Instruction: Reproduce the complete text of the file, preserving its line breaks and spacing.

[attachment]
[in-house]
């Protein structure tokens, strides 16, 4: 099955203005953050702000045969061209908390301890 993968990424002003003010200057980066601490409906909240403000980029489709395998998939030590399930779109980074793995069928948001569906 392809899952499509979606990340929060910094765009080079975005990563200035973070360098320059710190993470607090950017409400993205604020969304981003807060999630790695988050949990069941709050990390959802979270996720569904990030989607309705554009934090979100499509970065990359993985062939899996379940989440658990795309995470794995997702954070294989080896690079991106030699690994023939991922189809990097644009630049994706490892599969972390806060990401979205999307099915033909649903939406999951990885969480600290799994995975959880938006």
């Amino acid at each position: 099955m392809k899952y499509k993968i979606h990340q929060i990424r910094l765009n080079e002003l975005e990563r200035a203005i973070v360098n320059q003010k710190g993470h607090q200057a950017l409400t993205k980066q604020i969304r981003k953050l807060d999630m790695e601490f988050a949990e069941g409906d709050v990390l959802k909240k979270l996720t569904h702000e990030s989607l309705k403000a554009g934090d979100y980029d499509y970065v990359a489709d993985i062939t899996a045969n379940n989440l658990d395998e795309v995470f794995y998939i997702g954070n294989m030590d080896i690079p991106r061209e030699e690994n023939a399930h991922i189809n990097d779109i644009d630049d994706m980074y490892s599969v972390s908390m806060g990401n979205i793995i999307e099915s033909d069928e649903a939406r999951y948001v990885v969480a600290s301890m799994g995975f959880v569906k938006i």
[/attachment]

[in-house]
């Protein structure tokens, strides 16, 4: 099955203005953050702000045969061209908390301890 993968990424002003003010200057980066601490409906909240403000980029489709395998998939030590399930779109980074793995069928948001569906 392809899952499509979606990340929060910094765009080079975005990563200035973070360098320059710190993470607090950017409400993205604020969304981003807060999630790695988050949990069941709050990390959802979270996720569904990030989607309705554009934090979100499509970065990359993985062939899996379940989440658990795309995470794995997702954070294989080896690079991106030699690994023939991922189809990097644009630049994706490892599969972390806060990401979205999307099915033909649903939406999951990885969480600290799994995975959880938006």
């Amino acid at each position: 099955m392809k899952y499509k993968i979606h990340q929060i990424r910094l765009n080079e002003l975005e990563r200035a203005i973070v360098n320059q003010k710190g993470h607090q200057a950017l409400t993205k980066q604020i969304r981003k953050l807060d999630m790695e601490f988050a949990e069941g409906d709050v990390l959802k909240k979270l996720t569904h702000e990030s989607l309705k403000a554009g934090d979100y980029d499509y970065v990359a489709d993985i062939t899996a045969n379940n989440l658990d395998e795309v995470f794995y998939i997702g954070n294989m030590d080896i690079p991106r061209e030699e690994n023939a399930h991922i189809n990097d779109i644009d630049d994706m980074y490892s599969v972390s908390m806060g990401n979205i793995i999307e099915s033909d069928e649903a939406r999951y948001v990885v969480a600290s301890m799994g995975f959880v569906k938006i």